Dear Miss Manners: We've taken care of our friends' cats when they've been away, going daily to their house. It's easy, as cats are pretty self-reliant, and we're happy to do it. We're treated to a nice dinner afterward, and everyone's happy.

The issue is that they've just gotten a cute new puppy, and we're concerned that we'll be asked to take care of it. We'd have to have the puppy in our home, and though we've had many dogs ourselves in past years, we're not willing to start up again.

Should we say so before they ask, or wait to see if they ask at all? A boarding kennel would be the answer, and they can afford it. But how would you frame a polite response if this question comes up?

Not by telling them what they can or cannot afford. Miss Manners assures you, however, that you are under no obligation to take this puppy into your home. She suggests that you tell your friends (if the question comes up) that your home is ill-equipped for dogs and that you therefore fear for this one’s safety. That your true concern is for the well-being of your crystal vases and upholstered furniture need not be disclosed.

Dear Miss Manners: I am writing on behalf of several co-workers. What is the point at which etiquette allows us to refuse to indulge another person's eccentricity?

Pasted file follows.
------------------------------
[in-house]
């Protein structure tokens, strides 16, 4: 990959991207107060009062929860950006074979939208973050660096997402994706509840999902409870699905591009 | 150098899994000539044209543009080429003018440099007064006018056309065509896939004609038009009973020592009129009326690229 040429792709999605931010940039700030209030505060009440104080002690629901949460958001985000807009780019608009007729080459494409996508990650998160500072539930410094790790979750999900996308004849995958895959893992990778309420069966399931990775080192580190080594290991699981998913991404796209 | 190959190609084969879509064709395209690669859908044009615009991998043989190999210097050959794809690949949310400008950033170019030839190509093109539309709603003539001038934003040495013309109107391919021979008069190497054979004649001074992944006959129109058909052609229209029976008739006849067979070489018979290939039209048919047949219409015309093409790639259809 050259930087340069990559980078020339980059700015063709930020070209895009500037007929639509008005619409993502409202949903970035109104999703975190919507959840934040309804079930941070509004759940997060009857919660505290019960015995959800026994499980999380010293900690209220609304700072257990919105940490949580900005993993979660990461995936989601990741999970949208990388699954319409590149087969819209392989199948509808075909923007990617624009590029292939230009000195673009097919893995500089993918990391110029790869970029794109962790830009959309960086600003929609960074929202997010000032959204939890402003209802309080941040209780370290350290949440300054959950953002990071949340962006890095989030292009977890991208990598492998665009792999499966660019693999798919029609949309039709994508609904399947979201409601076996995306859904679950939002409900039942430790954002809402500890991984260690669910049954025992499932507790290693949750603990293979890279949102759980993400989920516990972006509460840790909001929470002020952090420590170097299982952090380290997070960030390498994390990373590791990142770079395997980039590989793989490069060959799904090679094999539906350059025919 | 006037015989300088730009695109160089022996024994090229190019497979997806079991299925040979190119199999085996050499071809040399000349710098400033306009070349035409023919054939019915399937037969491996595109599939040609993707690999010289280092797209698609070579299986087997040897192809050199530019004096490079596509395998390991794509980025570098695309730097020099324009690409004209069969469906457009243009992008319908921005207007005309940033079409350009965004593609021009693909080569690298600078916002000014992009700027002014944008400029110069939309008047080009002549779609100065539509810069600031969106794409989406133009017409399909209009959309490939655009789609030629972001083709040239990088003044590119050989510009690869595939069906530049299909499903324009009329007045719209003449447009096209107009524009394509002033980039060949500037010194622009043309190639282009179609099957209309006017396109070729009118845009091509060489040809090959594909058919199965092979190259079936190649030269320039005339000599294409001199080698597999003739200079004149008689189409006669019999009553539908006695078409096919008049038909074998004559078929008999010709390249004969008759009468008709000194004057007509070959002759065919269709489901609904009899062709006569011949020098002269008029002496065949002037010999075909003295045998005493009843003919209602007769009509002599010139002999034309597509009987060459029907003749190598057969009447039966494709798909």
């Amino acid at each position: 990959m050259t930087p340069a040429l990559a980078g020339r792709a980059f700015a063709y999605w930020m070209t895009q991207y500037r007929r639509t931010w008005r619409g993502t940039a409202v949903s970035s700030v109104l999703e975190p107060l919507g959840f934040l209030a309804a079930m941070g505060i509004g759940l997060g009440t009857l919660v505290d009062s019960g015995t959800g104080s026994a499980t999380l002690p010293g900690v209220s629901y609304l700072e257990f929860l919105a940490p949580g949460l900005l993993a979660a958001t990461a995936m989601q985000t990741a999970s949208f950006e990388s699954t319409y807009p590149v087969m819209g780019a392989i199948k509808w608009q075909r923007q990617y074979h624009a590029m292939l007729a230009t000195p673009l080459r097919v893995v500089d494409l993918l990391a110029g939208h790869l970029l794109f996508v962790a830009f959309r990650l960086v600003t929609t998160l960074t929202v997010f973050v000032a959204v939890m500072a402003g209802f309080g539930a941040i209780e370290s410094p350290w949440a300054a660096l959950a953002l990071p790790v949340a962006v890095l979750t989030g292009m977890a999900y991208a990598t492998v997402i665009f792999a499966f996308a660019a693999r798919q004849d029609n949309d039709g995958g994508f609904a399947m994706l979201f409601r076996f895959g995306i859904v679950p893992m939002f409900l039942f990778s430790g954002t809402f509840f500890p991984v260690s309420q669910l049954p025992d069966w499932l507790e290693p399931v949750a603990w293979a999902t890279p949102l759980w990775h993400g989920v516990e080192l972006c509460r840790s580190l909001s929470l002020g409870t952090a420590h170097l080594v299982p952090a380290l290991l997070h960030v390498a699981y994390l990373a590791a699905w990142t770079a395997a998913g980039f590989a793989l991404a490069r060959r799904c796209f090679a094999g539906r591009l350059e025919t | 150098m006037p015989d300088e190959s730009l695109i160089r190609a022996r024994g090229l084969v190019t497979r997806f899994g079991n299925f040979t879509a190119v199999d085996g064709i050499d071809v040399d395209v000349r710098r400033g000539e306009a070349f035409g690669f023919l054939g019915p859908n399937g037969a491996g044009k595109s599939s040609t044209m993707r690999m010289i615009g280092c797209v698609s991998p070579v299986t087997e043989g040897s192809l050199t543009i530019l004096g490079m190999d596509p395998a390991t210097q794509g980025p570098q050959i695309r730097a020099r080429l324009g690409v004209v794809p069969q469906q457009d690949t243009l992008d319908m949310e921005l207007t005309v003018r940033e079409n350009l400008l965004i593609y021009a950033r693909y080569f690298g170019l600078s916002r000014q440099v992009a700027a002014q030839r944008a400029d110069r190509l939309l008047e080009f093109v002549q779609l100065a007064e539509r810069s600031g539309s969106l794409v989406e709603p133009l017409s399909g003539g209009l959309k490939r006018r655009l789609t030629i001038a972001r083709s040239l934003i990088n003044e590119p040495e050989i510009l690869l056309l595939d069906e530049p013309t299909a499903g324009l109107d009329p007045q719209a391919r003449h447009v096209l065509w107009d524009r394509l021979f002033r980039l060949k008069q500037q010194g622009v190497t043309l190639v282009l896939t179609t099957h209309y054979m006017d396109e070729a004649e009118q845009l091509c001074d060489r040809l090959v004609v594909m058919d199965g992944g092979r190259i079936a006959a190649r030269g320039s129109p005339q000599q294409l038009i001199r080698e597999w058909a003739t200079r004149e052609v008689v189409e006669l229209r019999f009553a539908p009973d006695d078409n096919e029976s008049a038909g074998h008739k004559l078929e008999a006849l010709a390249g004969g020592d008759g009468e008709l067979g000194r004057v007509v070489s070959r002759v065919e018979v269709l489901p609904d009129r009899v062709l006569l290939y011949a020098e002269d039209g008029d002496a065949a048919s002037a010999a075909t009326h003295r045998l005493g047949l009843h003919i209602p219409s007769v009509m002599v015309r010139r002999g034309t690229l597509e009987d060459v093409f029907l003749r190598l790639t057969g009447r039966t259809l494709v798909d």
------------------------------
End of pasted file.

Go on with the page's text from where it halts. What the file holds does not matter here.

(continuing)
We have a female co-worker who is afraid to be near men. We don't know if she had a bad experience with men or if she is just strange, but at any rate, she will walk all the way to the other end of the office to avoid passing a male co-worker.

At staff meetings, she insists that no men be allowed to sit next to her, and she has demanded that men wait for the next elevator so she won't have to share it with them. (One refused, told her he was there first and boarded the elevator; she spent the rest of the day in a cold fury.)

She is otherwise a competent employee who does her job well. Management has tried to reasonably accommodate her, but it's a small office and the gender ratio is about 50/50, so her peculiarity is impacting the efficiency of the rest of the staff.

There are some who think she has mental health issues and should be left alone; there are others who think she needs to be told — politely, of course — to grow up. And, of course, allowing her to act this way could be seen as creating a hostile work environment for men.

What does Miss Manners think?

That your HR department should get involved. The long-term resolution of this may require more legal or psychological attention than Miss Manners can provide.

Where etiquette gets involved, however, is in how you and your co-workers handle this person in the meantime — and that is with guarded sympathy: “I understand your concerns, but we all have to find a way to work together. Surely, you cannot disagree with that.”

New Miss Manners columns are posted Monday through Saturday on You can send questions to Miss Manners at her website, You can also follow her @RealMissManners.

2021, by Judith Martin